Everyone has fuzzy feelings about "Field of Dreams." Kevin Costner in a bucolic Iowa cornfield hears a voice, builds a ballpark, and "he," Shoeless Joe Jackson, comes.
But the ballpark bankrupts Costner, and the bank's ready to foreclose. Only the magical appearance of lines of fans saves him and his family.
What if you had built the ballpark? How much would you charge for box seats versus bleachers? Would you let just any ghost player on your field, or only the stars? (In the movie, they ban Ty Cobb, after all.) What if big tour buses started showing up, perhaps stealing seats from kids and families?
Broadband network operators face parallel dilemmas, but not in a Hollywood setting imbued with magical powers (and none of them look like Kevin Costner, either). They sit at the control nexus of vast digital pipelines they spent tens of billions to build, hoping fans would come.
Consumers and critics alike have been clamoring for years for true broadband content to justify the added subscription expense of broadband access. Now that era has begun. But the sheer bandwidth use of some sites, as well as traffic generated by emerging Net-based technologies such as VoIP have triggered a response long hinted at by the Costners of cable and DSL.
Ed Whitacre, CEO of recently merged SBC and AT&T, was the first to throw down the gauntlet to Google, Vonage and others seeking to hog bandwidth. In a tendentious Business Week interview he declared: "What they would like to do is use my pipes [for] free, but I ain't going to let them do that because we have spent this capital and we have to have a return on it."
They own the pipes. But what travels along those pipes embodies a dearly held American principle: freedom. Freedom of information (as long as it doesn't harm national security or our privacy). Freedom to consume what we want, when we want it (as long as it's not illegal). That very principle has been invoked time and time again on Capitol Hill and in the Supreme Court by an alliance of e-commerce and broadband providers that now looks in danger of dissolving.
WHO'S ZOOMIN' WHO?
It's the principle that informs the concept of network neutrality, or 'Net neutrality, which holds that users should be free to access content, and providers should ensure optimum network performance.
That's all fine in principle, but what happens if bandwidth hogging, spam or viruses degrade network quality? That's the clear end of the debate spectrum, where consumers and content providers don't contest network operator rights. For example, nobody blinked when operators decided to tier subscriptions based on download speeds.
The other end of the spectrum gets contentious.
Do operators have the right to cut deals with some content providers who want speedier access to their sites, ensuring cached content or favorable packet handling? What about the case of Madison River, a North Carolina telco that blocked IP phone traffic until Vonage screamed and the FCC stepped in? Madison River was rolling out its own telephony and data service; should it free its pipes for competitors to use?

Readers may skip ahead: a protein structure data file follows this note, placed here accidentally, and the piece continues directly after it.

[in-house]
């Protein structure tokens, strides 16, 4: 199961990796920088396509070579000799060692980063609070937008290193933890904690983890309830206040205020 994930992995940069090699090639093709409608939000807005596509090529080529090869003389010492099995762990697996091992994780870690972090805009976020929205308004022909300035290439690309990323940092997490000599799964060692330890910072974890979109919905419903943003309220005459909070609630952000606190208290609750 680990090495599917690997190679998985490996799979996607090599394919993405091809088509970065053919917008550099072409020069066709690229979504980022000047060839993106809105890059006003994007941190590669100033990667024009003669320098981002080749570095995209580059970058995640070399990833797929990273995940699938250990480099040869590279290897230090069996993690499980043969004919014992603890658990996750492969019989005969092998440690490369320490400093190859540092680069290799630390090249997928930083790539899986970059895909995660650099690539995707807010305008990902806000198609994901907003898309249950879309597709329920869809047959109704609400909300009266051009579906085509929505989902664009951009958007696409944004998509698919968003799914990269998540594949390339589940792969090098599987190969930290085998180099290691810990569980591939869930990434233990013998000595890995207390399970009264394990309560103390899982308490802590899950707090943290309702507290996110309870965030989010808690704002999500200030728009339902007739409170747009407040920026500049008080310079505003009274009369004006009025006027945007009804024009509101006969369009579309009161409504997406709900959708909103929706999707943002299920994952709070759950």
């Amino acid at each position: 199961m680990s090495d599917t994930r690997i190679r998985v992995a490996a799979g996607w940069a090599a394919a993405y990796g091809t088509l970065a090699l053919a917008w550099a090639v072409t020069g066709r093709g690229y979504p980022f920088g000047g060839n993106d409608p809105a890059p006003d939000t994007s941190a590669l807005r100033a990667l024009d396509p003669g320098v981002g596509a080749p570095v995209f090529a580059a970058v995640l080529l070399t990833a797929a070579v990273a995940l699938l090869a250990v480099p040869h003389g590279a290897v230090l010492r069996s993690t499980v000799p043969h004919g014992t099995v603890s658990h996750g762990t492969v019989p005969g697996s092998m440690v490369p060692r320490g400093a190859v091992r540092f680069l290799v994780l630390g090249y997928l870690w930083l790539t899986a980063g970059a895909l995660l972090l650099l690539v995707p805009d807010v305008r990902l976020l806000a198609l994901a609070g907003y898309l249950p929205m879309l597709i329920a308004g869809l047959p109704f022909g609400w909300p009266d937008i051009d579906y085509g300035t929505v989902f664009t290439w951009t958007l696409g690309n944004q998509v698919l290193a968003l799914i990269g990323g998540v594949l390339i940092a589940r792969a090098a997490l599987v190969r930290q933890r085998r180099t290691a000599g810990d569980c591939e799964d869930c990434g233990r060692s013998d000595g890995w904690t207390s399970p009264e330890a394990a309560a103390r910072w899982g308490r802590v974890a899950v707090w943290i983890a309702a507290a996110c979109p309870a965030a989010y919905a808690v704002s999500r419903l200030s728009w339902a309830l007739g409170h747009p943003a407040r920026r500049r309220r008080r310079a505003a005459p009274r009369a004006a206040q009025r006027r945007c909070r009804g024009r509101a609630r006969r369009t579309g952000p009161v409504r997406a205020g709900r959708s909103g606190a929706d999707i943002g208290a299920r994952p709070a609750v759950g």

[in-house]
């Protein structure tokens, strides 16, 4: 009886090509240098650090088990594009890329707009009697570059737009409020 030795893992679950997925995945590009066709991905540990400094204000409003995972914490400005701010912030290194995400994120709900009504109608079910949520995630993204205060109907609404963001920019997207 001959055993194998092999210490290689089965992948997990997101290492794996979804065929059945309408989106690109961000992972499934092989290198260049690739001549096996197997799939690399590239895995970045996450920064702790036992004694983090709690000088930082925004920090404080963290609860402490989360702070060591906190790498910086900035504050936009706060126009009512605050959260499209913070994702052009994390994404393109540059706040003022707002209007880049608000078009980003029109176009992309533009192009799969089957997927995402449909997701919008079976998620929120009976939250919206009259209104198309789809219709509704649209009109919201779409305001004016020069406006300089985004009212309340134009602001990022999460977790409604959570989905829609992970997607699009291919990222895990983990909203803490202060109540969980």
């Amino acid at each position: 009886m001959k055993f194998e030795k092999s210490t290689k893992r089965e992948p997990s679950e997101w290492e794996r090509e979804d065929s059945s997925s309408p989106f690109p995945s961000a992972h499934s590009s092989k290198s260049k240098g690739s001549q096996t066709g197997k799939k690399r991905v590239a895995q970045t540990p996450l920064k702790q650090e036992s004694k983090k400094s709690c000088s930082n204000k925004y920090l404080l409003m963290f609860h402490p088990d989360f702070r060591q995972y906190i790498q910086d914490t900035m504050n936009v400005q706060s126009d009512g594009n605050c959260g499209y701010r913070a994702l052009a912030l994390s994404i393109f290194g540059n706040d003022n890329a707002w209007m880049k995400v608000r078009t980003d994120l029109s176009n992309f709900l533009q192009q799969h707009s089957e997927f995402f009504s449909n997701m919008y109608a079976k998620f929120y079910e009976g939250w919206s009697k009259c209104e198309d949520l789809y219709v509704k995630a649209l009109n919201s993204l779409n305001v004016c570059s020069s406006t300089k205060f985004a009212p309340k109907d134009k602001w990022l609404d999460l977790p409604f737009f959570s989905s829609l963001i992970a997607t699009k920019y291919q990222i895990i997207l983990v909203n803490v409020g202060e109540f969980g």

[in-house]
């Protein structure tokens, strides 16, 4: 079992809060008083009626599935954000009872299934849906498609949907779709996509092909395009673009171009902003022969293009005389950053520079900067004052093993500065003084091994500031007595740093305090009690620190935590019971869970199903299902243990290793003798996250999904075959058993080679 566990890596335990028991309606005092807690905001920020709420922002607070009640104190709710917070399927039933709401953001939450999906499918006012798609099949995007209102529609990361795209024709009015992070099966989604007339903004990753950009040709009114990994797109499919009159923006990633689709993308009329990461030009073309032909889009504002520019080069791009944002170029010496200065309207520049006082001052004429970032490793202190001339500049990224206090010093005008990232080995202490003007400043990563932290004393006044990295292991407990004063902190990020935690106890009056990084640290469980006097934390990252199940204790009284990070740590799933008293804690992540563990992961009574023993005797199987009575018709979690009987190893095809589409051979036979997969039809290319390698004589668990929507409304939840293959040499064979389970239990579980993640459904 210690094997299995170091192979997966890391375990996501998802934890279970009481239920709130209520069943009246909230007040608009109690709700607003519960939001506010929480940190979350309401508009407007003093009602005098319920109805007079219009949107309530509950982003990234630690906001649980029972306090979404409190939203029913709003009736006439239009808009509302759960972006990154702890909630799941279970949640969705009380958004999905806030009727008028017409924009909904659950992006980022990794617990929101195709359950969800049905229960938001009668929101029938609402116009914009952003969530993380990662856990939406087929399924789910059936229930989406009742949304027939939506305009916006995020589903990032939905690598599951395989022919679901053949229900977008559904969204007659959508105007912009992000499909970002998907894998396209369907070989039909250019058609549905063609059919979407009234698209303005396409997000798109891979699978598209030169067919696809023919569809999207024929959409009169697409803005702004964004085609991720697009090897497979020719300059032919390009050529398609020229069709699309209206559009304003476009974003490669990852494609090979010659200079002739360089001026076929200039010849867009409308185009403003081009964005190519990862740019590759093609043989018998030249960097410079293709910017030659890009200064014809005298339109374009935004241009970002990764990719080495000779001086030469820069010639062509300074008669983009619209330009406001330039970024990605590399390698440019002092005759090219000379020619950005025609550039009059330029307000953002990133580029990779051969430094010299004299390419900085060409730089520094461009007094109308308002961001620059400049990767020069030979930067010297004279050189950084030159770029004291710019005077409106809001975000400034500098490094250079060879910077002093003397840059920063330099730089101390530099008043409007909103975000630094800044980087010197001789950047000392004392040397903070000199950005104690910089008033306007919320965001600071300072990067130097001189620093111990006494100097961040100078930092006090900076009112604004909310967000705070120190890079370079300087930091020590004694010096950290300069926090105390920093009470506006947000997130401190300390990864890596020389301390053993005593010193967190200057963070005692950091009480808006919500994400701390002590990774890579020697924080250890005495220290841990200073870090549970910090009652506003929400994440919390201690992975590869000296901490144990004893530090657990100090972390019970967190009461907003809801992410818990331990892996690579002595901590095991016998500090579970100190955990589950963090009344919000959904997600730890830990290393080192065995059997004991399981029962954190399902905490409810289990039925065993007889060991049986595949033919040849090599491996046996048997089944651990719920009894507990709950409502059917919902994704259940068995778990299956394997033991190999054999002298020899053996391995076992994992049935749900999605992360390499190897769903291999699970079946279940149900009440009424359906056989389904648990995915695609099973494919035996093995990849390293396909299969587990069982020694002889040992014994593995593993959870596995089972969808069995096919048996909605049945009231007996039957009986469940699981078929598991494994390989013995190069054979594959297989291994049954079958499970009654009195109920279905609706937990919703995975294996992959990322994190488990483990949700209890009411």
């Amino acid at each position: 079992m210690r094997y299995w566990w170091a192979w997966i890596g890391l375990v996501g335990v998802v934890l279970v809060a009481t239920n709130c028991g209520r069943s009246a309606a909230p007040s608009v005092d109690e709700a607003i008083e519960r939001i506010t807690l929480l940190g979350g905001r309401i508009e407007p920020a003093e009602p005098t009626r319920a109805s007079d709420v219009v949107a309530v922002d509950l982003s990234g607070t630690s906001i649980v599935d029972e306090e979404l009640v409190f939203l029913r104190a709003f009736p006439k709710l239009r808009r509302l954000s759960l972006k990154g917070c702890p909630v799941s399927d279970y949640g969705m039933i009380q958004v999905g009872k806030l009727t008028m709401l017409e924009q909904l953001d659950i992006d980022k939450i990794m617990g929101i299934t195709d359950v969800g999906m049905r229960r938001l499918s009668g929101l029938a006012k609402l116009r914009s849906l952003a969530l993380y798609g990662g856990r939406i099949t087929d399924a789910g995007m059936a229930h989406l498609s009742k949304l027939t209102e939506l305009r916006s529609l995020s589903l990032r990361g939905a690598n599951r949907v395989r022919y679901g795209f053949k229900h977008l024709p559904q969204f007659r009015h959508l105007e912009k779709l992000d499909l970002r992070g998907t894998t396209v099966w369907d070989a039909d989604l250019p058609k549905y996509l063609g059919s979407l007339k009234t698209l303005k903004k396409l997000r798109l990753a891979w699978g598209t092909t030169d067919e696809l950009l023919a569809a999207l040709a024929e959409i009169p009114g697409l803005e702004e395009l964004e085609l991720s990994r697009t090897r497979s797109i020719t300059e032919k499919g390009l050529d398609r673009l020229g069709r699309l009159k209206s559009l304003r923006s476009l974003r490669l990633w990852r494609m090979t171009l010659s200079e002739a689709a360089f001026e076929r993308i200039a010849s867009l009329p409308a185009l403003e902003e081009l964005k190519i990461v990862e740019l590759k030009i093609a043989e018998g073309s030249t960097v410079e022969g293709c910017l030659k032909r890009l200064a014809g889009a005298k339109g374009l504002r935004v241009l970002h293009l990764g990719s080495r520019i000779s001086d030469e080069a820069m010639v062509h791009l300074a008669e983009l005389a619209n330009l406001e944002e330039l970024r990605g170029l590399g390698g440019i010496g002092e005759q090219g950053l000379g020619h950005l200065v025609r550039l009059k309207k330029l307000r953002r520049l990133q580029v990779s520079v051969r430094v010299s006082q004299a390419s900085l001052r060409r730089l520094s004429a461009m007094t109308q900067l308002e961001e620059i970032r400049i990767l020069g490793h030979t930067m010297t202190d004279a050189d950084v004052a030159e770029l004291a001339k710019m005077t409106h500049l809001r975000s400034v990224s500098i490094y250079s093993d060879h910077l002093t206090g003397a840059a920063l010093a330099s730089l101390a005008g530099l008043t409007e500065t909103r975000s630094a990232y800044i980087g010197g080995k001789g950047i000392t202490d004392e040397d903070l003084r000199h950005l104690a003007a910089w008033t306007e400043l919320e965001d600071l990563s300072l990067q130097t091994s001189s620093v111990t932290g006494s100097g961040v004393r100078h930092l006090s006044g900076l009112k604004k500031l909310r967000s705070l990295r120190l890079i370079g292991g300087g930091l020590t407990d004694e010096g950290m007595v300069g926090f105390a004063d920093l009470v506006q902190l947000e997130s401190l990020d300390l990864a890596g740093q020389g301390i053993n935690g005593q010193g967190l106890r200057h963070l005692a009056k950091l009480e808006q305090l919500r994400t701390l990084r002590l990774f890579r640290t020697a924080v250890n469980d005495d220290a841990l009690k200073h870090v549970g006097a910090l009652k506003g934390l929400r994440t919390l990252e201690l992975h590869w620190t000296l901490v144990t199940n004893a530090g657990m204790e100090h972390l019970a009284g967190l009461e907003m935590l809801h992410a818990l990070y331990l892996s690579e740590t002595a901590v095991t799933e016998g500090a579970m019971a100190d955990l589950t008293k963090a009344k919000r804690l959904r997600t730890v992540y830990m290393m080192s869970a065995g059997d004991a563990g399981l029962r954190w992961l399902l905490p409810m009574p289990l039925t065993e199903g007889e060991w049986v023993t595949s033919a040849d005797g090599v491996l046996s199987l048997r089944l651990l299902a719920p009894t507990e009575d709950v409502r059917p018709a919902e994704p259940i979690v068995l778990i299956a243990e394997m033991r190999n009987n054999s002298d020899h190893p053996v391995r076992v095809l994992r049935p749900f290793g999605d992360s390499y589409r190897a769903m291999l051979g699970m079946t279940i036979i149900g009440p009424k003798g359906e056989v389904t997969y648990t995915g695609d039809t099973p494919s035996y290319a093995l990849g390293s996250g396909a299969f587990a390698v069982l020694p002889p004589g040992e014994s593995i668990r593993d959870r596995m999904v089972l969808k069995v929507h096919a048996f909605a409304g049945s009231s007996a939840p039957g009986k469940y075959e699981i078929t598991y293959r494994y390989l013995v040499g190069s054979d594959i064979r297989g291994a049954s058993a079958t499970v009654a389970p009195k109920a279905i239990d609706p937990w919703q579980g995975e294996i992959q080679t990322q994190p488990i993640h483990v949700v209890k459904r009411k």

"There's going to have to be some mechanism for these people who use these pipes to pay for the portion they're using," Whitacre said in the interview. "Why should they be allowed to use my pipes? The Internet can't be free in that sense, because we and the cable companies have made an investment and for a Google or Yahoo! or Vonage or anybody to expect to use these pipes [for] free is nuts!"
Argue with Whitacre and he'll be sure to point out his company's additional $5 billion infrastructure investment to roll out IP-based TV and data service to 18 million homes by 2008. This, despite a stagnant stock price and continuing erosion of his landline business.
You can hear him saying: Isn't this what you feds, consumers and content providers wanted? More competition to lower prices and improve service?
Other than its Madison River intervention, the FCC so far has been loath to join the fray, but the issue has moved onto the Hill in the form of several bills.
Recent bills by Republican senators Jim DeMint of South Carolina and John Ensign of Nevada, and a House bill from Rep. Joe Barton (R-Texas), have laid out varying degrees of network neutrality protection, but the vagueness of such pronouncements indicates a looming brouhaha once the lobbyists come into play.
CNET columnist Mark Del Bianco, a communications lawyer, proposes an intriguing solution to the simmering issue.
Low-cost or free municipal WiFi networks would compete with and essentially force cable and DSL providers to keep their networks open, Del Bianco argues. Whitacre would have a politically indefensible position if he abandoned network neutrality in one market only to remain open in another.
Perhaps, perhaps, perhaps (or in Spanish, quizás, quizás, quizás).
Former FCC Chairman Michael Powell didn't want to act until there was a problem, arguing at the time that federal intervention might impede new business models and investment.
Well, now there's a problem, and Powell's successor shouldn't duck it.
Will Workman can be reached care of TV Technology.
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